As part of the program, the students make a one-year commitment to become involved in service projects in Israel that foster intercultural awareness and promote the idea that peace is possible.

" The Game Worth Playing' that we are all engaged in through Project TRIUMPH is peace," Fujii explained.

The itinerary includes leadership and team-building exercises; nonviolent communication and conflict resolution workshops; cultural exchanges; creative writing; nature classes; and sightseeing.

The teens also visit local high schools, where they meet American students and attend an interfaith dialogue with Christian, Muslim and Jewish clerics. (This event is open to the public; e-mail info@projecttriumph.org for upcoming details.)

Paying it forward

The program has been life-changing. Alumni are active in projects that try to bridge the cultural divide. Some are counselors in Arab-Jewish summer camps, others are planning a mural dedicated to co-existence, while another group is taking steps to form service organizations modeled after Interact Clubs in American high schools.

Even world events haven't dampened their spirits.

"We were in touch with the first group of students as the war with Lebanon was going on," Migdali said. "They remained committed to the value of the project, regardless of tension and danger."

Fahoum Fahoum, an almost-17-year-old Arab Muslim student at the Reali Hebrew School in Haifa, took part in Project TRIUMPH last year. He currently is recovering from an injury, but he had played for the Israeli national tennis team and was ranked first at the 14- to 15-year-old level. He had been in the United States before to help raise funds for tennis co-existence projects in Israel.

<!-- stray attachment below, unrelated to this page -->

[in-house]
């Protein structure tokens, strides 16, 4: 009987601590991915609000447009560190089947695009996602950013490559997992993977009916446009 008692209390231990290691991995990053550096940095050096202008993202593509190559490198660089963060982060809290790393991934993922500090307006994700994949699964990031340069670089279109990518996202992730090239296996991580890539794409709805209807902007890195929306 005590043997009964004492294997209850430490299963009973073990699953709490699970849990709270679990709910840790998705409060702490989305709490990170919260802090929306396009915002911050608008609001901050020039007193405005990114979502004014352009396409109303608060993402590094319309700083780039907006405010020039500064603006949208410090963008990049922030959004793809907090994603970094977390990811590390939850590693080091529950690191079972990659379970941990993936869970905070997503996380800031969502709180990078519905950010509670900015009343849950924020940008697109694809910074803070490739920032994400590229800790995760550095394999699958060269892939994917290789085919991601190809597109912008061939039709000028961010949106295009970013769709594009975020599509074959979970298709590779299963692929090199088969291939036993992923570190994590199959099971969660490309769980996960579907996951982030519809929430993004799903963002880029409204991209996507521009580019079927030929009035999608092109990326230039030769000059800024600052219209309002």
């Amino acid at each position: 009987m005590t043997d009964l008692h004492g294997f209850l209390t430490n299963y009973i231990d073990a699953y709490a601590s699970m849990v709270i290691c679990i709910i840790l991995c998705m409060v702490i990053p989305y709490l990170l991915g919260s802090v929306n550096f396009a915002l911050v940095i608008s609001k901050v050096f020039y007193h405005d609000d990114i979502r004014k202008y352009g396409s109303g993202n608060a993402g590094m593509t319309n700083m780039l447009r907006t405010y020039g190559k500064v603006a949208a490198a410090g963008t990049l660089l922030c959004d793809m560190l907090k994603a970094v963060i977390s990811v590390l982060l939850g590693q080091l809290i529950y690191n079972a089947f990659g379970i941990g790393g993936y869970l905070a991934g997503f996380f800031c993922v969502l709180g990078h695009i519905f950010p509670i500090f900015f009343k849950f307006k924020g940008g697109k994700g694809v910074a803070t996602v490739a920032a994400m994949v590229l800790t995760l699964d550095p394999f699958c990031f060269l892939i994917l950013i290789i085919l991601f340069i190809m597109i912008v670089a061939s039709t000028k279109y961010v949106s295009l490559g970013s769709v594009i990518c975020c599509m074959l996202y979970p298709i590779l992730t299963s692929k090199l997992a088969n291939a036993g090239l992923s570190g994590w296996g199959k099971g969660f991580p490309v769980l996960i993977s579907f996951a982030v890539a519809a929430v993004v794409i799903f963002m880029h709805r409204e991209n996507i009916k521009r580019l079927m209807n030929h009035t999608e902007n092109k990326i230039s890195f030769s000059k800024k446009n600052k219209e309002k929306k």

He enthusiastically recalled how much he looked forward to each day when he was at the Simi Valley camp: "I would think, Today I will be learning something new — new ideas that never occurred to me before and a different perspective of the world.'"

Fahoum said he believes the skills he learned will help him have more of an influence in society and "will help me build a future that is optimal for all."

Broadening perspectives 

Seventeen-year old Ifat Gordon, a biology and Arabic major, also at the Reali Hebrew School, was here in 2006. She has since taken a leadership role communicating with the other delegates from her group about events and activities that promote diversity and acceptance and has provided them with information concerning a recent teachers strike in Israel.

To Gordon, Project TRIUMPH was an invaluable experience that shaped the way she views others.

"I learned to carefully listen to other political opinions, even if they are opposite of mine," she said.

She cited the workshop about prejudice as having the biggest effect: "It showed me that stereotypes are a way to deal with the fear you have of another group.

"When I met the Arab kids, my stereotypes were shattered and that was a big thing for me," she said. "The project opened my eyes to see people as not part of an ethnic group; we are all humans, and that's what is important."

Project TRIUMPH volunteers are encouraged by their efforts.

"I don't pretend to be able to see an umbrella of peace over this troubled region, but when a young Arab says to you, I never talked to a Jew before and now I have Jewish friends,' you know you're doing something right," Block said.

For the most part, there is optimism about the Middle East's future.

"I believe peace is possible, and that humanity's hope lies with this and future generations," said Fujii. "If we inspire these young leaders with the vision, the heart and the skill to make a positive difference to create peace in their families, relationships, communities, careers and nation, then Project TRIUMPH's dream has been fulfilled."